Monday, April 4, 2011

Zhuchengtyrannus magnus - a T. rex Relative

Scientists have identified a new species of gigantic theropod dinosaur, a close relative of T. rex, from fossil skull and jaw bones discovered in China.

According to findings published in the scientific journal Cretaceous Research, the newly named dinosaur species “Zhuchengtyrannus magnus” probably measured about 11 metres long, stood about 4 metres tall, and weighed close to 6 tonnes.

“We named the new genus Zhuchengtyrannus magnus - which means the ‘Tyrant from Zhucheng’ - because the bones were found in the city of Zhucheng, in eastern China's Shandong Province,” says Dr Hone.

A key member of the international team of scientists involved in the study is Professor Xu Xing of the Beijing Institute of Vertebrate Paleontology and Paleoanthropology in China.

Professor Xu has named more than 30 dinosaurs, making him the world leader in describing new dinosaur species.

The tyrannosaurines, the group including T. rex and its closest relatives, were huge carnivores characterised by small arms, two-fingered hands, and large powerful jaws that could have delivered a powerful bone-crushing bite. They were likely both predators and scavengers.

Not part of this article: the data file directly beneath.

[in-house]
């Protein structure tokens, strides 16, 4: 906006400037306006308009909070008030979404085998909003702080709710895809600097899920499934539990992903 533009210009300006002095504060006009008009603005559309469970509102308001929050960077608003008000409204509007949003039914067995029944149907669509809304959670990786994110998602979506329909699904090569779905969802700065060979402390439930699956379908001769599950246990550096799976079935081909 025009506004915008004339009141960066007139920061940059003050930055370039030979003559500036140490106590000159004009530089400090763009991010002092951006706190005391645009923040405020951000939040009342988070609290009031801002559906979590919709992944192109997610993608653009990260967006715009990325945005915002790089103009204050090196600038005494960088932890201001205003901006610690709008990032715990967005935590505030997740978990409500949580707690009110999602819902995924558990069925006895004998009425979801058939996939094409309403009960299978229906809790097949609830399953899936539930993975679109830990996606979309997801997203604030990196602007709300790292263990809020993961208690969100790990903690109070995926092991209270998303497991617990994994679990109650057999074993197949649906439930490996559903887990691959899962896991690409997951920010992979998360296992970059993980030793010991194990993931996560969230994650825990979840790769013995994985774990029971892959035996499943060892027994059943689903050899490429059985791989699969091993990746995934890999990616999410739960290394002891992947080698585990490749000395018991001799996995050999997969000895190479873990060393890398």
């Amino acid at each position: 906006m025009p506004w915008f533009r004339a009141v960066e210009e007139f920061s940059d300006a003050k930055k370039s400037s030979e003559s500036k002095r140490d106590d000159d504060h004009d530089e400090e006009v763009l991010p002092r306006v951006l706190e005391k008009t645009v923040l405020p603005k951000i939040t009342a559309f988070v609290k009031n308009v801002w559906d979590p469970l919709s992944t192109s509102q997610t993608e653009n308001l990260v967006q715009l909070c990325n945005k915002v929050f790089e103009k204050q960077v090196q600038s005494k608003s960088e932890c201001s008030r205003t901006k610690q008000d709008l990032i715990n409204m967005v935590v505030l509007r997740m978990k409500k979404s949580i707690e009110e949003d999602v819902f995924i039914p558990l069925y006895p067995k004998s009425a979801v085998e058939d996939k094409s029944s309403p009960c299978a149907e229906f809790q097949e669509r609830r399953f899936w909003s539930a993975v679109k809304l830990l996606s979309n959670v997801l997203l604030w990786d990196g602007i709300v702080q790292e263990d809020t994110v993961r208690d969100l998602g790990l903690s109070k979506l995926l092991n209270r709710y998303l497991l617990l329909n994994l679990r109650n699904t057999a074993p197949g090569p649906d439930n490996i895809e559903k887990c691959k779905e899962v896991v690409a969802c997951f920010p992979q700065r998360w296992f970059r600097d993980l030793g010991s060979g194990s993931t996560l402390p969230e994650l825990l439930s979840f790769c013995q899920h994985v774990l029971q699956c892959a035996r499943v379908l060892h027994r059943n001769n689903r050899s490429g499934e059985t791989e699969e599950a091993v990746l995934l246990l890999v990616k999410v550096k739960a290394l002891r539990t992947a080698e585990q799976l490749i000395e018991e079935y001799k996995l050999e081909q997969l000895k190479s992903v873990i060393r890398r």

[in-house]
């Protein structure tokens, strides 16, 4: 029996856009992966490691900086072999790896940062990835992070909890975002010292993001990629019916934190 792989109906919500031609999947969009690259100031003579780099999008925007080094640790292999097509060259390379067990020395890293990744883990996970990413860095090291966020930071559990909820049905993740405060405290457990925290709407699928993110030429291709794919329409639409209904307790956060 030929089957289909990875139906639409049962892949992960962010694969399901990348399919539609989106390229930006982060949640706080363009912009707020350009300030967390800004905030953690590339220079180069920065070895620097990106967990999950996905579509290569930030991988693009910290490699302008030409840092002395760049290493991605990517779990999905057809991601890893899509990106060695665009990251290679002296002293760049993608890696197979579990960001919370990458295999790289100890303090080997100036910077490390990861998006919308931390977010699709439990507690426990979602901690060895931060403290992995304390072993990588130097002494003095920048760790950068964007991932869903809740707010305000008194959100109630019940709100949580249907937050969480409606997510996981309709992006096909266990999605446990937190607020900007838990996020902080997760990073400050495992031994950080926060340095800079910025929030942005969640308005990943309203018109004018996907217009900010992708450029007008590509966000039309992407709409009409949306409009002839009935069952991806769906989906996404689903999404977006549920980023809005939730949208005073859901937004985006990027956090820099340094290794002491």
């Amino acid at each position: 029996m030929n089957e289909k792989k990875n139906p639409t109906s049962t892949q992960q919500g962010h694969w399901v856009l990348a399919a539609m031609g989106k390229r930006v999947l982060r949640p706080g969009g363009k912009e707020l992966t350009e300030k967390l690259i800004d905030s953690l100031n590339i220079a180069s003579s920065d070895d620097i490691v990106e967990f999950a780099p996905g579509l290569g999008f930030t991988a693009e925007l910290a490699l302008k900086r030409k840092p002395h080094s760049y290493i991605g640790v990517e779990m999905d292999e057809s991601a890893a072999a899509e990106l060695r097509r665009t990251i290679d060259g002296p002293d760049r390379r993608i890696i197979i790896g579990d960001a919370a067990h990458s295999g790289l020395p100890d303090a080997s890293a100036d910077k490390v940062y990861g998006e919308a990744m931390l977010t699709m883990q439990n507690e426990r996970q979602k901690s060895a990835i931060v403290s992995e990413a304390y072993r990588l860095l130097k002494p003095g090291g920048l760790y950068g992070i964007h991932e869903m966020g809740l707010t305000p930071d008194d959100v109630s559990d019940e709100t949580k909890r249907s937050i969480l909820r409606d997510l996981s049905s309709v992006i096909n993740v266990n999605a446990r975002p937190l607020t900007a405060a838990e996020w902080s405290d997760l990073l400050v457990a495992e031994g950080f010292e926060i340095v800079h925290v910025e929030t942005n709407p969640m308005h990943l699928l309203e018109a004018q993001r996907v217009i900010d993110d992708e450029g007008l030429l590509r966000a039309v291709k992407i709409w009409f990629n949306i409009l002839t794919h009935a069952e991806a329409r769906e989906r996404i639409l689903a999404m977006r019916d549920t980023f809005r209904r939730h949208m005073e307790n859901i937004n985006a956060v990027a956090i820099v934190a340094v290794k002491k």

Together with nearby sites, the quarry in Shandong Province, eastern China where the remains of this huge carnivore were found contains one of the largest concentrations of dinosaur bones in the world. Most of the specimens recovered from the quarry belong to a gigantic species of hadrosaur, or duck-billed dinosaur. Research suggests that the area contains so many dinosaur fossils because it was a large flood plain where many dinosaur bodies were washed together during floods and fossilised.

Zhuchengtyrannus magnus was named in honour of Zhucheng, the city in eastern China where the fossils were found. Tyrannus is the Latin for ‘king’ or ‘tyrant’, and magnus is the Latin for ‘great’. The name is intended to convey ‘great tyrant of Zhucheng’. This new dinosaur species, alongside Tarbosaurus and Tyrannosaurus, is one of the largest members of the tyrannosaurines, a specialised group of large theropods that lived during the Late Cretaceous Period (99 to 65 million years ago).

David W.E. Hone, Kebai Wang, Corwin Sullivan, Xijin Zhao, Shuqing Chen, Dunjin Li, Shuan Ji, Qiang Ji, Xing Xu. A new tyrannosaurine theropod, Zhuchengtyrannus magnus is named based on a maxilla and dentary. Cretaceous Research, 2011; DOI: 10.1016/j.cretres.2011.03.005

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